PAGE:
B&B Hospitality Group is in the process of buying out co-founder Mario Batali, who is under police investigation in New York following allegations of sexual assault.
The Italy-based restaurant-and-retail concept Eataly, likewise, said this week it has initiated a process to compel Batali to divest his minority interest in Eataly USA.
The move followed a “60 Minutes” report that included allegations that Batali drugged and sexually assault women in 2004 and 2005. Batali “vehemently denied” the sexual assault, the report said.
But in a statement earlier this week, New York-based B&B Hospitality said the accounts were “chilling and deeply disturbing,” and that it was the first they had learned of them.
The final terms of the buyout are expected to be set by July 1, the company said. Co-founders Joe and Lidia Bastianich, along with Los Angeles-based restaurateur Nancy Silverton, are expected to participate in the acquisition of Batali’s stake in the company.
“We have worked for years with Mr. Batali to bring true, innovative Italian cuisine to our guests. He has been our partner and close friend, but the actions he has acknowledged required us to separate wholly so that we reinforce our core values for our employees and our guests,” the B&B Hospitality statement said.
Batali stepped down from operations of the group in December following allegations that he sexually harassed four women who worked for him. At the time, Batali apologized.
The “60 Minutes” report, however, revealed that New York police were investigating Batali for the charges of criminal sexual misconduct.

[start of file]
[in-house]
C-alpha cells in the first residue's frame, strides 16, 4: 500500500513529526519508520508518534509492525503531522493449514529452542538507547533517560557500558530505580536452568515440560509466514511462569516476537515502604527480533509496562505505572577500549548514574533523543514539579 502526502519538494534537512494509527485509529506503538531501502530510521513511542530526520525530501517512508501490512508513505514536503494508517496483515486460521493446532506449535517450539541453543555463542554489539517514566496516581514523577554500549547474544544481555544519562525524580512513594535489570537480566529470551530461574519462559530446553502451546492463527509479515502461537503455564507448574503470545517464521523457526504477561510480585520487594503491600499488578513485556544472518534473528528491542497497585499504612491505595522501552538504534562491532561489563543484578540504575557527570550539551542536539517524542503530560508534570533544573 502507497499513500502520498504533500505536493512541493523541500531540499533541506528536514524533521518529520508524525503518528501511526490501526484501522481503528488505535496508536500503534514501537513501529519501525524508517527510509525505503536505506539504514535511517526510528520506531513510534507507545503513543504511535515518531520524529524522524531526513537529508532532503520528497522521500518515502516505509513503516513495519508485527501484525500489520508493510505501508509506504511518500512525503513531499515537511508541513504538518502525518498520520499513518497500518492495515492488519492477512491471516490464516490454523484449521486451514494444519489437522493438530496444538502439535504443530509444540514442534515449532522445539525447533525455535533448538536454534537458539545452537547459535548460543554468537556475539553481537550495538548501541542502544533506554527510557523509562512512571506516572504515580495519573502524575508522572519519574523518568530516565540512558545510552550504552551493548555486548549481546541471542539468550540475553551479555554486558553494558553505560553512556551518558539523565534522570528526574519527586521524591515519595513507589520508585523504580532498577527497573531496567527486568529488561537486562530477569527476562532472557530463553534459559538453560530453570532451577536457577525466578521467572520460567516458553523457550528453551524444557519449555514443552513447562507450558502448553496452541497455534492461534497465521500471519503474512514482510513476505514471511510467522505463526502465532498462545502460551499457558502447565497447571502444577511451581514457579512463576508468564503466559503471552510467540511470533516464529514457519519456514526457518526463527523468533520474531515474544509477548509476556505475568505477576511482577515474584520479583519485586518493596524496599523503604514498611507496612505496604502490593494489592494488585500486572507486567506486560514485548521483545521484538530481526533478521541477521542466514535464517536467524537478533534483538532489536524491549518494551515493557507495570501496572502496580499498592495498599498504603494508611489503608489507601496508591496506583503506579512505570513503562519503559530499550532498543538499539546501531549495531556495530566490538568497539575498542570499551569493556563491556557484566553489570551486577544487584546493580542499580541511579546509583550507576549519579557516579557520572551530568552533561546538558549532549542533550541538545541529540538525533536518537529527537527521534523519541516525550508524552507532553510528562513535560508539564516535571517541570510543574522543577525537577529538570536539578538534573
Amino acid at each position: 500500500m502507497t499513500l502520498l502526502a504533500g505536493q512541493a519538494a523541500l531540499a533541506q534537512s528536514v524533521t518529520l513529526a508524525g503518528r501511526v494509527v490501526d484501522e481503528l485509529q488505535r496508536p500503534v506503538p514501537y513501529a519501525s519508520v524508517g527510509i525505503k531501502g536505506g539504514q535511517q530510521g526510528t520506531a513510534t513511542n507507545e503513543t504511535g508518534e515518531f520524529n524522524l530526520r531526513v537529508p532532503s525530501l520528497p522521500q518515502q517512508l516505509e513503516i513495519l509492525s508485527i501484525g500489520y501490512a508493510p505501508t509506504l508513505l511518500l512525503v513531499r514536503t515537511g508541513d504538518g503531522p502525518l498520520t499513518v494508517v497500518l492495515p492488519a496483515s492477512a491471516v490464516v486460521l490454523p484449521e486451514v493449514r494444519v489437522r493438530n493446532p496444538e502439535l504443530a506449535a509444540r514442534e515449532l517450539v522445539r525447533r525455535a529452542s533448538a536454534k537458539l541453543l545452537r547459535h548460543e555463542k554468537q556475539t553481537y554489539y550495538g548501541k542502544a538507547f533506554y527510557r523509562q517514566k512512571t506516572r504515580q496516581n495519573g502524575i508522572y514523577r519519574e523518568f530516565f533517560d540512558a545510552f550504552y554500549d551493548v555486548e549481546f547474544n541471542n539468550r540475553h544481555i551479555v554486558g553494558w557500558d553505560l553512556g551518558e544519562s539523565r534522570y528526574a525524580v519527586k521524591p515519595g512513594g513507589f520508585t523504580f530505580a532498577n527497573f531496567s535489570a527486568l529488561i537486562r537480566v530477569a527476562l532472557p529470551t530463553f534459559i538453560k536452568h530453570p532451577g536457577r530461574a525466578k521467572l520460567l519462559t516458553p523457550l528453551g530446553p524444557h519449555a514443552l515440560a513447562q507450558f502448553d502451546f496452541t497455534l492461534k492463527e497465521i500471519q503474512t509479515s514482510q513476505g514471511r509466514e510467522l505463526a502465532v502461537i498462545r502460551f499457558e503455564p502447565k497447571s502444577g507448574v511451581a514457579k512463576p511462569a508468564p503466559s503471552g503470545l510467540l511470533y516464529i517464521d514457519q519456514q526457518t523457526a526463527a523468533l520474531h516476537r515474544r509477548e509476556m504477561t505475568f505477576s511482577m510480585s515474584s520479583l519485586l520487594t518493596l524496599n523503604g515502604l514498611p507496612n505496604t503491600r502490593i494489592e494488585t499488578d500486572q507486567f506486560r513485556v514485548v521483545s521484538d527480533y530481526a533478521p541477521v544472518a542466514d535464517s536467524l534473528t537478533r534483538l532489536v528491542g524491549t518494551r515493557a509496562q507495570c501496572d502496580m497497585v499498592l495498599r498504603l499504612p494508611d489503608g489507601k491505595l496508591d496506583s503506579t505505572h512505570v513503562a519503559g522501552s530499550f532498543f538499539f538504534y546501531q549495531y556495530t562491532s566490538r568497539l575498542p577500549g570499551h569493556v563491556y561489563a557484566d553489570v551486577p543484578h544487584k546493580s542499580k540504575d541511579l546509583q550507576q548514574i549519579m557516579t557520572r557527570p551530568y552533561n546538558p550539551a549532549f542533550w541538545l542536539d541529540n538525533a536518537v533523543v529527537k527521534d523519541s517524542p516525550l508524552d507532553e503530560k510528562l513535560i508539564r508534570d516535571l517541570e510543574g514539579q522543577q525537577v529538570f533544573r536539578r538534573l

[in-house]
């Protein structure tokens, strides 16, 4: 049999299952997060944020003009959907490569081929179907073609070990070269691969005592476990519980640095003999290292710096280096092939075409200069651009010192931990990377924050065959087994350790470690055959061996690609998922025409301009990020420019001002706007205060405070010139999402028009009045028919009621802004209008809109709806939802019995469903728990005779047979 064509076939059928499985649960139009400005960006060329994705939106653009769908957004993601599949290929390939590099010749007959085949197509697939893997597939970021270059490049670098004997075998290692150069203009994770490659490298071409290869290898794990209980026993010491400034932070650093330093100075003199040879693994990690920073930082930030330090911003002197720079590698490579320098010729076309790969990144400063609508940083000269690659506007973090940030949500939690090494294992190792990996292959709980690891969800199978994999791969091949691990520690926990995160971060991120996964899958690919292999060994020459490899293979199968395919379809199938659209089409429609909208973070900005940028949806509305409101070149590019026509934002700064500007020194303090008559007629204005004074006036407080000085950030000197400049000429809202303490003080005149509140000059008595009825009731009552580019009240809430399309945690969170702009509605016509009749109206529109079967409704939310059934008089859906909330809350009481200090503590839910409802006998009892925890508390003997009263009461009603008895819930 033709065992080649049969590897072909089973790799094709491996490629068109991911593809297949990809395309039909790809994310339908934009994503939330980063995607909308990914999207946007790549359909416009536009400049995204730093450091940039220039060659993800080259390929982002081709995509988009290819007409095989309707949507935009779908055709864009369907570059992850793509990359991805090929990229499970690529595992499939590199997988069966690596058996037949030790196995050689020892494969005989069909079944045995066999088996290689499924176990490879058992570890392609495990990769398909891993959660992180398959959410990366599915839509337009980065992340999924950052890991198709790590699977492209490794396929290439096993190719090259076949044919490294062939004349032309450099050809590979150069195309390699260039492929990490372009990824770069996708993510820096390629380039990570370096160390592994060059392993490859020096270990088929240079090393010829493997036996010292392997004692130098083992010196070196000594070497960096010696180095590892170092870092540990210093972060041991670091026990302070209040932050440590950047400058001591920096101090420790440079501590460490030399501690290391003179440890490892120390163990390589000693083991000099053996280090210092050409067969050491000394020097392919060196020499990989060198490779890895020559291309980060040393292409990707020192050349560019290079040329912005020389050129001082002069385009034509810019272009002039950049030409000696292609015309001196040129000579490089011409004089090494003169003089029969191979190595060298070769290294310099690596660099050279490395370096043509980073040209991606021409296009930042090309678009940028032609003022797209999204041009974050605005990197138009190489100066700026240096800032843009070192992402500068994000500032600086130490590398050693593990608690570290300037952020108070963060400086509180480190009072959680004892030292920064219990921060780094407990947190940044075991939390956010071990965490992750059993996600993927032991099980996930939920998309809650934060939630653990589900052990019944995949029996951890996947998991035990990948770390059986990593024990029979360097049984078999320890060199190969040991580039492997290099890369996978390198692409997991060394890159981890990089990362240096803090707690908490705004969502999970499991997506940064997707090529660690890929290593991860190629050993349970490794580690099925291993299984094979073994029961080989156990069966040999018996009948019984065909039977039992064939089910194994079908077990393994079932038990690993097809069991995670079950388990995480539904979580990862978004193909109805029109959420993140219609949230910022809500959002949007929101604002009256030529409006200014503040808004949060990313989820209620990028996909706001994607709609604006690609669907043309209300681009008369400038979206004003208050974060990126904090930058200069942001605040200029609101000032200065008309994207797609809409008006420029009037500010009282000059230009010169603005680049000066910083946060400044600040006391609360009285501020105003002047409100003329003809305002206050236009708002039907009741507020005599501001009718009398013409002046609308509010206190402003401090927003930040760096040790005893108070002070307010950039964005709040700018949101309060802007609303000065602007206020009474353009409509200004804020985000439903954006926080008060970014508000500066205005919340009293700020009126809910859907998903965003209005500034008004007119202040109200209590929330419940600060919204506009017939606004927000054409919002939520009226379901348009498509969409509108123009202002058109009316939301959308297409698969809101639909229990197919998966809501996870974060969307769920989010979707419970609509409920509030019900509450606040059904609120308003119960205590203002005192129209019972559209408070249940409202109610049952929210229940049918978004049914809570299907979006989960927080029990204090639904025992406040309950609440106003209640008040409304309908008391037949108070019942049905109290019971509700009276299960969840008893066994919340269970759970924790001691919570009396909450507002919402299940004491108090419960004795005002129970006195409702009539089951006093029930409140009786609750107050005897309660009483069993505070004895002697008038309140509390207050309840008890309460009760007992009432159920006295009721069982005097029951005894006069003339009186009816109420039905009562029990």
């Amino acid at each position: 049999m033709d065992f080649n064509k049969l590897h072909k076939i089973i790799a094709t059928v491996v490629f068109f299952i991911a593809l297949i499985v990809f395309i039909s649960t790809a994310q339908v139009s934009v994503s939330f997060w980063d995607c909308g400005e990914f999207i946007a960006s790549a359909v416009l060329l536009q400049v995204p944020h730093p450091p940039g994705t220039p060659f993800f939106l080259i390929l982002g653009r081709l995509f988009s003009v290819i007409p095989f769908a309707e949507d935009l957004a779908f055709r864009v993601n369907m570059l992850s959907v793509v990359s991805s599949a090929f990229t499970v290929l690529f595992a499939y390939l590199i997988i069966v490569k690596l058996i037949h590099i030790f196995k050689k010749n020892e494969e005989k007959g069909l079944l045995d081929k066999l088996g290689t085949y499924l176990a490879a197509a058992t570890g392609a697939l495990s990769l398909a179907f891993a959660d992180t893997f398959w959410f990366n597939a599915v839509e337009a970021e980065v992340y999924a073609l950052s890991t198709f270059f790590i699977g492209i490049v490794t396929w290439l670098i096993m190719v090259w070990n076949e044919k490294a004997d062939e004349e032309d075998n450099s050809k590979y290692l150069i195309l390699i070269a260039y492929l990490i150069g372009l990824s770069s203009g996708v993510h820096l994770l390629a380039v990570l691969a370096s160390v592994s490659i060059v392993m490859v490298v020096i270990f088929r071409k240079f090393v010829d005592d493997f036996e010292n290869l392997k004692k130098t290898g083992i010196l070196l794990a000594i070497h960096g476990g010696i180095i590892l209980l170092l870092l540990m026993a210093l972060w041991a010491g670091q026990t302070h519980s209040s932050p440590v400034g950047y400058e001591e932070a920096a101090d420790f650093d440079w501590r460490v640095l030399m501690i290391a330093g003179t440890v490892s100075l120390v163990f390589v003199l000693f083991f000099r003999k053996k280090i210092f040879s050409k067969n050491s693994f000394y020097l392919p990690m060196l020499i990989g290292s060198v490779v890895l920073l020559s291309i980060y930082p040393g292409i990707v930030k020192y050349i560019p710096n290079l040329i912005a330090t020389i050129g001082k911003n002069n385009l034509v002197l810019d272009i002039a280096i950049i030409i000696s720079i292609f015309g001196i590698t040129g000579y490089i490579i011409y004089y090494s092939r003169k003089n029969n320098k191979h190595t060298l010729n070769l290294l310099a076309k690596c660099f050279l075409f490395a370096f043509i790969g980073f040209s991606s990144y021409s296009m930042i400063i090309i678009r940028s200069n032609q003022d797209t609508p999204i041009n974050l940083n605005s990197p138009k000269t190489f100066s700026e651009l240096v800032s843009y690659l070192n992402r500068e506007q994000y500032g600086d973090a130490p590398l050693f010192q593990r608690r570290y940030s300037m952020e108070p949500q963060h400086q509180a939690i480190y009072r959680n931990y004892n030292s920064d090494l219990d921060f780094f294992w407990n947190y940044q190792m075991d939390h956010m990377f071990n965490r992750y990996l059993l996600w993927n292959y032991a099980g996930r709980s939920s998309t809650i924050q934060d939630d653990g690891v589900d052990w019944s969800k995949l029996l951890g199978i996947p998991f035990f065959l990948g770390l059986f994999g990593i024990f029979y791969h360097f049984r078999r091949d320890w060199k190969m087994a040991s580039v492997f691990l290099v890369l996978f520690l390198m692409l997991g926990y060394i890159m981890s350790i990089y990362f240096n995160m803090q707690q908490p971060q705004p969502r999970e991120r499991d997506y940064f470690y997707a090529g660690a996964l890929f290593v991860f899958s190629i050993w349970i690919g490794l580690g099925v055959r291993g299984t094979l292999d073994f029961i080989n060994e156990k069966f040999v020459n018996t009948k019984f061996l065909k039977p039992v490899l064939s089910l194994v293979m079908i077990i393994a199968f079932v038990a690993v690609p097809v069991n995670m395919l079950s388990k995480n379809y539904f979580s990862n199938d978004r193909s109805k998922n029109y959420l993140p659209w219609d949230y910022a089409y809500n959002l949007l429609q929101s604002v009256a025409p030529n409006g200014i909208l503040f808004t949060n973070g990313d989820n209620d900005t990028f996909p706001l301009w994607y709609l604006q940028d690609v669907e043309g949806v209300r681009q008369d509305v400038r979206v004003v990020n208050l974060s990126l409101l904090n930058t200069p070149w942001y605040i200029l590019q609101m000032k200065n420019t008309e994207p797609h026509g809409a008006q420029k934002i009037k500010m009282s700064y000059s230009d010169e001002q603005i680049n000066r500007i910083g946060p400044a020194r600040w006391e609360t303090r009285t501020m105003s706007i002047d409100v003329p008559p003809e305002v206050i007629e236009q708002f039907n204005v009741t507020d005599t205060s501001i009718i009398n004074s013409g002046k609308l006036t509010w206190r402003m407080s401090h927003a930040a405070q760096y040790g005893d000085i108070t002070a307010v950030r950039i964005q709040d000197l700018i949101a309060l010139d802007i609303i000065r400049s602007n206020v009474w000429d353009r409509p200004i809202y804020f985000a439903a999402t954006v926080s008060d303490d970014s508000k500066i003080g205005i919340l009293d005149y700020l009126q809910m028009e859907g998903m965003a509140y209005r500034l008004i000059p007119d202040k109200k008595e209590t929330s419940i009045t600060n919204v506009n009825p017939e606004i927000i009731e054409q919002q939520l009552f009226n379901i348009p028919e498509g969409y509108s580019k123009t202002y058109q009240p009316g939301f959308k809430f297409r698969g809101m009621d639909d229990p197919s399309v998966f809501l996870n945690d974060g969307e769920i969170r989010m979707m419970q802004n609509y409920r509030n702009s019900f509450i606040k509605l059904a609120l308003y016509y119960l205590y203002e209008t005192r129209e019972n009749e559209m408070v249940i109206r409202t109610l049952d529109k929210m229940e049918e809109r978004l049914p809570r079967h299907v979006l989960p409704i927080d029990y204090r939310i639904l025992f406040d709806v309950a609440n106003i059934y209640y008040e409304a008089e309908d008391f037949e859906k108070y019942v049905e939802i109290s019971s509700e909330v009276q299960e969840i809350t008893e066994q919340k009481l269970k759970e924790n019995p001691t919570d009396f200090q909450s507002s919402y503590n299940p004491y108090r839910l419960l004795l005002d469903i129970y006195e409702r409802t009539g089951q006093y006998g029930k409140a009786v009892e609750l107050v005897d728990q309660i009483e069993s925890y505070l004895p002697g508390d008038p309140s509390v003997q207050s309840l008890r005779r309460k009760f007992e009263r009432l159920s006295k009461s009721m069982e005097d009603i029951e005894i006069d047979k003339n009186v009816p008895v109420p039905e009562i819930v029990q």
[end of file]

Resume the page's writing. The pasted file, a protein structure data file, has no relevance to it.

B&B Hospitality stands for Batali and Bastianich. The group is known for nearly a dozen high-profile New York restaurants, including Babbo Ristorante and Del Posto, as well as Carnevino, Otto Enoteca Pizzeria and B&B Ristorante in Las Vegas.
On the West Coast, B&B is a partner in several of Nancy Silverton’s restaurants, including Osteria Mozza and Pizzeria Mozza.
Batali is also an investor in the Eataly chain’s U.S. division.
Chris Giglio, a spokesman for Eataly, told The Chicago Tribune that the company had initiated a process to compel the divestiture of his “small, minority interest” in Eataly USA.
Batali was also a co-host of the television chat show “The Chew,” before he was fired in December. This week, ABC reportedly canceled the show after seven seasons, according to Deadline Hollywood.
The “60 Minutes” report included accounts of sexual harassment at the New York restaurant The Spotted Pig, co-owned by Ken Friedman, who has also been accused of rampant sexual misconduct.
Friedman’s partner, chef April Bloomfield, told “60 Minutes” that she is also in the final stages of severing her partnership with Friedman, including the recently opened restaurant The Hearth & Hound in Los Angeles.
Meanwhile, two managers are leaving the San Francisco restaurant Tosca Café, owned by Friedman and Bloomfield, after a failed bid to buy it, the San Francisco Chronicle reported this week.
Chef Josh Even and business manager Dana Katzakian told the Chronicle they were leaving Tosca as of June 1.
When allegations emerged about Friedman last year, the two approached Bloomfield to buy the restaurant. But, after months of negotiation, Even said it was time to move on.
“We felt we [were] going to make real change by taking over ownership to save Tosca from the mess Ken created,” Even told the Chronicle. “It was just taking a long time. It became too much for us.”
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